Fox said lawmakers more than doubled the loan program's size in light of advice offered in the past by Christopher "Kip" Bergstrom, the defunct Rhode Island Policy Council's former executive director, and experts at Bryant University who said the EDC needed the capacity to make much larger bets on individual companies.
"Rhode Island needs to be … known for something - a sector - and go big," Fox said he was told. He continues to think there is a need for loan guarantees to technology firms. "The program that we created has merit," he said.
Fox said Friday the EDC never told him the entire $75 million would go to 38 Studios. "I never told the EDC board to give $75 million to Curt Schilling," he said. "I never looked at one of Curt Schilling's financials. ... I never talked to one board member about it."
"I know it sounds like, oh, yeah, this was all earmarked to Curt Schilling, but it was not," Fox said. "It was to set a program large enough to say that let's create room for a company like Curt Schilling's company – without mandating it."
Fox nevertheless hailed the $75 million loan guarantee when the EDC board approved it July 27, 2010, saying in a statement: "The plan approved today fits perfectly with the Assembly’s emphasis on attracting knowledge-based technology companies that offer high-paying jobs that are so sorely needed."
Schilling later praised Fox and his colleagues for their "pure motives," telling Fox News: "I watched the speaker of the House, who is a Democrat in Rhode Island, adamantly push to create this job guaranty program, this job creation program –along with Republicans and independents – to do right by the people."
Pivotal meeting this April
Chafee, an opponent of the 38 Studios deal, succeeded Carcieri in January 2011. Fox said he had "no conversations, no updating" about the company until two months ago, when Zaccagnino called and told him: "We have problems. There's a communication issue. Can you get the governor to come meet with Curt Schilling?"
Chafee agreed to the meeting but told the speaker to come with him. On April 13, they met at 38 Studios with Schilling and Zaccagnino along with George Zainyeh, Chafee's chief of staff, and John Flynn, Fox's legal counsel. According to Fox and Chafee, it was immediately clear the company was facing a cash crunch.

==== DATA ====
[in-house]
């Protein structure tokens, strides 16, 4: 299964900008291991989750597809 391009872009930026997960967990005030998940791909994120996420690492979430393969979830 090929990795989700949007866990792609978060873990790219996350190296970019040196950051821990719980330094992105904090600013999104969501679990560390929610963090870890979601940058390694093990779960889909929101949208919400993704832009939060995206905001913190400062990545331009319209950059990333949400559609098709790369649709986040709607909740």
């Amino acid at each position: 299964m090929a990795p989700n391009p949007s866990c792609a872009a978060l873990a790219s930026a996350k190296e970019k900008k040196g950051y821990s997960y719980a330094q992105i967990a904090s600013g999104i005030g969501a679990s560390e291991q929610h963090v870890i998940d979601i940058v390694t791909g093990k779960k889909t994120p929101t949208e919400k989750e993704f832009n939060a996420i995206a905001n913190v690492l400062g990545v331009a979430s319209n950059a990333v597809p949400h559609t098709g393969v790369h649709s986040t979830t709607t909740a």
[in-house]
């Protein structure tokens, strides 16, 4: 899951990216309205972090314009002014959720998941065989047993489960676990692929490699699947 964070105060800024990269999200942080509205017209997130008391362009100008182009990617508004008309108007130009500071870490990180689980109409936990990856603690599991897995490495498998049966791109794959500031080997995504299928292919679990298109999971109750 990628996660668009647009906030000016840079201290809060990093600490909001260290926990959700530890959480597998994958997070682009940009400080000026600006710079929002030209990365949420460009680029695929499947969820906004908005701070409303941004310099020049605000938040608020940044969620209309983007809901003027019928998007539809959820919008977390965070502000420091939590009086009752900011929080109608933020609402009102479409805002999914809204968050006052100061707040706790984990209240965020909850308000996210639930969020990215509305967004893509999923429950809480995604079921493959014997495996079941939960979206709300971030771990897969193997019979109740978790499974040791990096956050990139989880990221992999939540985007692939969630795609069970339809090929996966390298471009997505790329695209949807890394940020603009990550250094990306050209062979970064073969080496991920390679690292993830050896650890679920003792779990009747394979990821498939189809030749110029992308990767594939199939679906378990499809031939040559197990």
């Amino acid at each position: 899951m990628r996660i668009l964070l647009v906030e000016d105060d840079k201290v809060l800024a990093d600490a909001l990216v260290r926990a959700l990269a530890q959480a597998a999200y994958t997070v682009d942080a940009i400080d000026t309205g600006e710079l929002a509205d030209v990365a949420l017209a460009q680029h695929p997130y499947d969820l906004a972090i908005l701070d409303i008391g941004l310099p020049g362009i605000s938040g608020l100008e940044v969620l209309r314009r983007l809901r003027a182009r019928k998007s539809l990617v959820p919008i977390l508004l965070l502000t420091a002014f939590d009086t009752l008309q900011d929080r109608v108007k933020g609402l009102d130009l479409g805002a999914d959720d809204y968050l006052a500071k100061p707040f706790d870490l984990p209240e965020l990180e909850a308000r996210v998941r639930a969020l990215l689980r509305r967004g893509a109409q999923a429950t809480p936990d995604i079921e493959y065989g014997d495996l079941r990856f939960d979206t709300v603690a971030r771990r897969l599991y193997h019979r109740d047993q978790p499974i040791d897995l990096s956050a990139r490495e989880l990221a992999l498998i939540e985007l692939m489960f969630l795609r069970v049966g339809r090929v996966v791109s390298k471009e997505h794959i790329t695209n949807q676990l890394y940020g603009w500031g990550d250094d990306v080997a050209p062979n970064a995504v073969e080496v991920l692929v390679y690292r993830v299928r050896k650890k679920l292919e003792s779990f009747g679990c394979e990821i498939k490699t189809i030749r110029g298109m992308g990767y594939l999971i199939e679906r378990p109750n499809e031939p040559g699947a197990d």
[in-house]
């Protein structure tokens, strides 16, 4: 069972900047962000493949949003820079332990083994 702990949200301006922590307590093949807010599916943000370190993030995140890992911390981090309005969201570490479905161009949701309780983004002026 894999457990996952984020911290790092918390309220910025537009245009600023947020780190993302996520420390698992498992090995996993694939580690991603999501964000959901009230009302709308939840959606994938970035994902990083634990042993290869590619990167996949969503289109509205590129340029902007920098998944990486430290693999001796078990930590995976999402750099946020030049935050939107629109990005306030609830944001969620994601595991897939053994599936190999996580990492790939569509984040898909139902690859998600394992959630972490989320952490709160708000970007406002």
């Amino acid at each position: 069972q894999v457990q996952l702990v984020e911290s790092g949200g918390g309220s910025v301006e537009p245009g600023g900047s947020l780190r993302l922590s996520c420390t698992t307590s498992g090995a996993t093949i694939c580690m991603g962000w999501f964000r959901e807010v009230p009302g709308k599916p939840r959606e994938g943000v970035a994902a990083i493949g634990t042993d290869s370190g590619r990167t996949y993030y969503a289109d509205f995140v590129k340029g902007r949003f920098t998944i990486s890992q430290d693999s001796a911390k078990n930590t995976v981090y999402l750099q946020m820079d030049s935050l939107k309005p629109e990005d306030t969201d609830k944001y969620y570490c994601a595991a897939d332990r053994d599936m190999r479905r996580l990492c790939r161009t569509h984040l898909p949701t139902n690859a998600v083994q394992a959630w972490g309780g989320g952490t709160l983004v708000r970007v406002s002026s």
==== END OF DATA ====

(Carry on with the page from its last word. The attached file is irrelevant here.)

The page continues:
"They start talking about consents to do tax credits and a consent to do bridge financing," Fox recalled, and they eventually slid two documents across the table. "What in the hell?" Fox recalled thinking, adding he was under the impression 38 Studios wasn't eligible for tax credits under state law, and suggesting that may have been why the company wanted Chafee to sign the consent agreement.
38 Studios quickly began to unravel, laying off all its workers by mid-May and finally filing for bankruptcy protection on June 7. Schilling has accused Chafee of deliberately sabotaging the company, while the governor has said he did everything he could within reason. The company is now being liquidated.
Corso, the tax-credit broker, earlier this year secured 38 Studios an $8.5 million loan from Bank Rhode Island in exchange for the tax credits that never came. That and other related matters are now being investigated by the FBI, the U.S. Attorney's office, the attorney general's office and the Rhode Island State Police. Fox said he has not been questioned by law enforcement.
Carcieri 'should come forward'
Fox, who announced this week he'll run for another term as speaker in January, said he wants to see "some real changes" to the House Committee on Oversight in light of 38 Studios, perhaps including new subcommittees. He said Reps. Teresa Tanzi, D-Narragansett, and Edith Ajello, D-Providence, are exploring how to beef up legislative scrutiny of the state's tax credits and loan guarantees.
In Fox's view, part of the problem with 38 Studios may have been the structure its deal with EDC, which required the company to maintain a large payroll. "At the same time, the company's slipping into some sort of bad problem – you've almost got a situation where they can't address it, because they cant lay anybody off because otherwise they're in default," he said.
Fox also said that while he trusted Carcieri's motives in pursuing the deal when he was chairman of the EDC's board, the former governor should break his silence and answer questions about 38 Studios.
"Ultimately the people in the room were the chairman of the board, the vice chair and all the members," Fox said. "What did they see? What financials did they look at? What did they investigate? I wasn't there. I didn't talk to any of these people. Governor Carcieri was there."
"Ultimately I think he should come forward to say what he did and what he knew, because I think it will be helpful for this whole discussion can go forward," the speaker added.
Fox didn't rule out the possibility that Rhode Island will opt to default on the $75 million moral-obligation bonds the EDC issued for 38 Studios, which are not legal obligations of the state and could require lawmakers to appropriate more than $12 million a year for bondholders through 2020.
"That's a discussion that will go forward, because there are implications that if you don't honor the bonds, you'll never be able to sell any more bonds," he said. "All that discussion has to take place, so there's a lot to be discussed. But you're right – it's not per se that we have to pay those bonds, but it's going to be up to appropriation of the future General Assemblies."
Copyright WPRI 12